FACTBOX-Historic first: Black women judges who could join the U.S. Supreme Court
She served for 10 years as a staff attorney in the Federal Defender Program in Illinois. EUNICE LEE Another former defense lawyer for people who cannot afford a lawyer, Lee, born in 1970, was nominated by Biden to serve on the New York-based 2nd U.S. Circuit Court of Appeals and was confirmed https://www.reuters.com/legal/litigation/eunice-lee-longtime-ny-public-defender-confirmed-2nd-circuit-2021-08-07 by the Senate on a 50-47 vote last year.
President Joe Biden has pledged to nominate https://www.reuters.com/world/us/retiring-us-justice-breyer-appear-with-biden-white-house-2022-01-27 a Black woman to serve on the U.S. Supreme Court following Justice Stephen Breyer's looming retirement. No Black woman has ever served on the top U.S. judicial body. Here is a look at some potential contenders.
KETANJI BROWN JACKSON Biden appointed Jackson, 51, to the influential U.S. Court of Appeals for the District of Columbia Circuit in Washington last year, a move that put her in contention for a potential Supreme Court nomination. Jackson previously served as a Washington-based U.S. district court judge for eight years, having been appointed by Democratic former President Barack Obama in 2013. Obama also considered her for a vacant Supreme Court position in 2016. She had a varied career before becoming a judge, including a stint as a federal public defender.
Jackson is well-connected https://www.reuters.com/world/us/former-public-defender-jackson-among-possible-biden-supreme-court-picks-2022-01-26 in the Washington legal community and won three Republican votes when confirmed by the Senate on a vote of 53-44 to her current position. She was born in Miami and attended Harvard University, graduating from the law school in 1996. LEONDRA KRUGER
Kruger, 45, has served as a justice on the California Supreme Court since 2014, when she was appointed by Democratic former Governor Jerry Brown. She straddles the ideological middle of the left-leaning state court - moderately liberal on civil cases, more conservative on criminal matters, according to legal observers https://www.reuters.com/world/us/potential-biden-supreme-court-pick-leondra-kruger-known-moderate-california-2022-01-26. Well-respected within the legal community by both conservatives and liberals, Kruger argued 12 cases at the U.S. Supreme Court when working in the Office of the Solicitor General representing the federal government under presidents of both parties.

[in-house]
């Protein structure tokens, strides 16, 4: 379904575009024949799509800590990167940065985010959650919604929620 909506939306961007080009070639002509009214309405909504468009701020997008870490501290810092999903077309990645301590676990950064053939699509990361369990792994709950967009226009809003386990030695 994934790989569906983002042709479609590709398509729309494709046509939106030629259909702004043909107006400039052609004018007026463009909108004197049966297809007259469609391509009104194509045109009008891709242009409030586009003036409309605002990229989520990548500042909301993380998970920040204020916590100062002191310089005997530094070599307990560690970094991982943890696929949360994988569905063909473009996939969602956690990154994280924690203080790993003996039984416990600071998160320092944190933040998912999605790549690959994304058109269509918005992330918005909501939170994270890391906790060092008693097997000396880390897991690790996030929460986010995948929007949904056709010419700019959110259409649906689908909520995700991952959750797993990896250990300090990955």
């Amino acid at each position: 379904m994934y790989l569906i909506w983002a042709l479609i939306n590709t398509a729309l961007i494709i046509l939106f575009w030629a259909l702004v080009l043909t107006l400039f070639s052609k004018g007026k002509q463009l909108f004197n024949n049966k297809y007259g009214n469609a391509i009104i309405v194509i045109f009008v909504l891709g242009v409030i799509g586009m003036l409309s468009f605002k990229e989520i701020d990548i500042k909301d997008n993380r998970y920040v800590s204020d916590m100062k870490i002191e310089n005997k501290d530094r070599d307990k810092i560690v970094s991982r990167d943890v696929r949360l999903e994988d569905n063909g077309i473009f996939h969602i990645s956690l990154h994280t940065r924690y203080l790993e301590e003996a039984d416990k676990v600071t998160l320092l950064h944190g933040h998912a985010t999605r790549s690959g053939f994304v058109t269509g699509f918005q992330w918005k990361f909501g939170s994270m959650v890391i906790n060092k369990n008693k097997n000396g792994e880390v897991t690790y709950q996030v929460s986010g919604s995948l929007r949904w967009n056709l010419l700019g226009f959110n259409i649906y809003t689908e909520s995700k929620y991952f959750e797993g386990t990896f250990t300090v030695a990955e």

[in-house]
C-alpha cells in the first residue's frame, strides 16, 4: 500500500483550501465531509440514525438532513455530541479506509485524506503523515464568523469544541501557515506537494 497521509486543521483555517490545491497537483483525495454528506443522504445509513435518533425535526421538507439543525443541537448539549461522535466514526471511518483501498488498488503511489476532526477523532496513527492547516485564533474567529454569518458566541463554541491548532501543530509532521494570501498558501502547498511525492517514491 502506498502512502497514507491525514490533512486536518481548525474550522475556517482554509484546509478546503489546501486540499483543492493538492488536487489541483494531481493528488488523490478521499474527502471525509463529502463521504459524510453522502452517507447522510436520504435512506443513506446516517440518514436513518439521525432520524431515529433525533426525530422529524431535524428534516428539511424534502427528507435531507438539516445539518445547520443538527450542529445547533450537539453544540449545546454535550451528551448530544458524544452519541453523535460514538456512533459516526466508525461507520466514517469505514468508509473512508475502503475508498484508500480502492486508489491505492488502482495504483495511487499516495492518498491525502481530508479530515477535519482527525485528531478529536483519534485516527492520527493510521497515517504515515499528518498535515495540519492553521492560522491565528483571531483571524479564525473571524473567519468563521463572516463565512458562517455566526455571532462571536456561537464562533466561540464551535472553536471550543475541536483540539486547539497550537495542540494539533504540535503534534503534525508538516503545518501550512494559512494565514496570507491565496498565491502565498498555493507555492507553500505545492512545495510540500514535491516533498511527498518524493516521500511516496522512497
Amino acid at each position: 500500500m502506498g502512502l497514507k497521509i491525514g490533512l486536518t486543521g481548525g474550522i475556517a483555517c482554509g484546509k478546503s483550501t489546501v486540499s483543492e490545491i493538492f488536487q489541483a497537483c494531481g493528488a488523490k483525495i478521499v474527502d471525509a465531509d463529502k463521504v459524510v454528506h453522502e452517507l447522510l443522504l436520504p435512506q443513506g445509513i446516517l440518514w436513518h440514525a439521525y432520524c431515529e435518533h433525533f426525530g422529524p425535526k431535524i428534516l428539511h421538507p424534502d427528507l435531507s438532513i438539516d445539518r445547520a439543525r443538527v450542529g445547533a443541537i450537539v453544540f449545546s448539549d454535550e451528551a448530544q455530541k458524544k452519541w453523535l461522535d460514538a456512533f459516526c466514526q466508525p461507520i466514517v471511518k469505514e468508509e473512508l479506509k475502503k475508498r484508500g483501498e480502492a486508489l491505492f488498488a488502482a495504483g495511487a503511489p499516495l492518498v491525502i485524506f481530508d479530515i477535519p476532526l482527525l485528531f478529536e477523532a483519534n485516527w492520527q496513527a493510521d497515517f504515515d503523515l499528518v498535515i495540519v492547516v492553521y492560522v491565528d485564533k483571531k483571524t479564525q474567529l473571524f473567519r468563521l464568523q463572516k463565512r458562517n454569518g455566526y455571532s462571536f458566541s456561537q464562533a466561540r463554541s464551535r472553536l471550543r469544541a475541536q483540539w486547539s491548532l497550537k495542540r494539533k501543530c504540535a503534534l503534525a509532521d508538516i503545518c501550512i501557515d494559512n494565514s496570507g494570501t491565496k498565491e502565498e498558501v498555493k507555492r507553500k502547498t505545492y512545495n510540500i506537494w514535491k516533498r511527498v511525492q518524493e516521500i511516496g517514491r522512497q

J. MICHELLE CHILDS A favorite of influential U.S. congressman Jim Clyburn, the third-ranking House of Representatives Democrat, Childs is a federal district court judge based in South Carolina who Biden has nominated https://www.reuters.com/legal/litigation/biden-nominates-2-appellate-judges-including-supreme-court-contender-2021-12-23 to a position on the U.S. Court of Appeals for the District of Columbia Circuit. Childs, 55, was appointed to the district court by Obama in 2010.
CANDACE JACKSON-AKIWUMI A longtime former lawyer for low-income defendants, Jackson-Akiwumi, born in 1979, was nominated by Biden to the Chicago-based 7th U.S. Circuit Court of Appeals and confirmed https://www.reuters.com/legal/legalindustry/former-public-defender-zuckerman-partner-confirmed-7th-circuit-2021-06-24 by the Senate last year on a 54-40 vote. She served for 10 years as a staff attorney in the Federal Defender Program in Illinois.
EUNICE LEE Another former defense lawyer for people who cannot afford a lawyer, Lee, born in 1970, was nominated by Biden to serve on the New York-based 2nd U.S. Circuit Court of Appeals and was confirmed https://www.reuters.com/legal/litigation/eunice-lee-longtime-ny-public-defender-confirmed-2nd-circuit-2021-08-07 by the Senate on a 50-47 vote last year. Lee served for 21 years as a lawyer in New York representing convicted defendants on appeal.
SHERRILYN IFILL A prominent civil rights lawyer, Ifill, 59, heads the NAACP Legal Defense and Educational Fund, which was founded by Thurgood Marshall, who later served as the first Black Supreme Court justice. Earlier in her career Ifill spent 20 years as a law professor at the University of Maryland School of Law.
(Compiled by Lawrence Hurley and Andrew Chung; Additional reporting by Nate Raymond; Editing by Will Dunham and Scott Malone)
(This story has not been edited by Devdiscourse staff and is auto-generated from a syndicated feed.)
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